The Suite opens with the beautiful and touching main theme, played on the Grand piano. The first part is entirely instrumental and displays lots of beautiful and melodic themes with a main role for the keyboards (here lots of Moogs & Hammond can be enjoyed). The gloomy mood dominates part one of the suite. The darkest and most sombre part however, is part two, in which the story of the endless march towards death (in the Syrian city of Deir-Ez-Zor) is painfully described, both in words and music. The second part of this suite is a perfectly crafted piece of symphonic rock, with oppressive dissonants in the vocal parts, culminating in a dark march, played on several drums with again dissonant mellotron chords hovering above. This part also has beautiful and more warm sounding themes, because hope is never abandoned. Part 3 is an acoustic little gem, played by the oboe and piano only, affectingly sung by Marion Brinkman. Here the hope of a ressurrection of the Armenian people in a new state is expressed. The suite (and the album) concludes with an exultant and jubilant finale in which the Moogs of keyboard player Erik de Beer are celebrating the rebirth of the Armenian people in virtuoso and melodic solos over a solid rhythm section. The suite concludes with the main theme, again played on a lonesome Grand piano.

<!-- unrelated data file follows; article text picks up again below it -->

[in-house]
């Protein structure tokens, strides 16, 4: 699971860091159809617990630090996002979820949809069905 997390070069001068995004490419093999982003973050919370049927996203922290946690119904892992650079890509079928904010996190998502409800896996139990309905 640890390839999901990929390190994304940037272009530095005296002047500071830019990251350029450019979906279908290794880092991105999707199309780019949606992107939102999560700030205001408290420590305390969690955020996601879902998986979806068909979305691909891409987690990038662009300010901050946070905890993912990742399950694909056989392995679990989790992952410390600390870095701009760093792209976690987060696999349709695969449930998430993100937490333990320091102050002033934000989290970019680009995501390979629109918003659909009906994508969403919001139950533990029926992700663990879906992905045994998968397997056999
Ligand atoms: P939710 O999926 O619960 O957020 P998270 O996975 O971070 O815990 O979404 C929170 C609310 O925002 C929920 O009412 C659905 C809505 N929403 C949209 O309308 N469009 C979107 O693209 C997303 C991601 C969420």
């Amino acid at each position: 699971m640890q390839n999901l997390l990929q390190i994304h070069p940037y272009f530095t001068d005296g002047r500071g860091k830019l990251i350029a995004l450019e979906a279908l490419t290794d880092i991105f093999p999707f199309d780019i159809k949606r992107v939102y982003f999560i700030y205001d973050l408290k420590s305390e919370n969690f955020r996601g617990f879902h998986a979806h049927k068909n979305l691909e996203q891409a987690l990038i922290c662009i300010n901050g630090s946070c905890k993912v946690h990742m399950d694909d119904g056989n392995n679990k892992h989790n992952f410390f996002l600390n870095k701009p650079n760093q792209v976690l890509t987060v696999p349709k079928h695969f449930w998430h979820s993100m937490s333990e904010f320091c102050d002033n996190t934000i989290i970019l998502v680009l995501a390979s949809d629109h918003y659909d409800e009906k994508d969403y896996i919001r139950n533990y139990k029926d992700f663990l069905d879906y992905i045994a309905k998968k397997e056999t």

The rest of the album consists of well-conceived symphonic rock songs, all armed with beautiful guitar-leads and perfectly executed keyboard parts. The oboe and flute, combined with the many acoustic plucked instruments (lute, chitarrone, mandolin, 12 string guitar and so on) add to the warmth of the Life Line Project sound. I very much liked the French sung "Dans le Ciel", which alternates beautiful acoustic passages with massive sounding symphonic themes.

We are dealing with a lowbudget production here, so the sound might have been thicker, but the transparency of the recording makes you aware of every instrument and every detail played.

In fact, this is one of my favourite albums of 2013!


Report this review (#1052490)
Posted Friday, October 4, 2013 | Review Permalink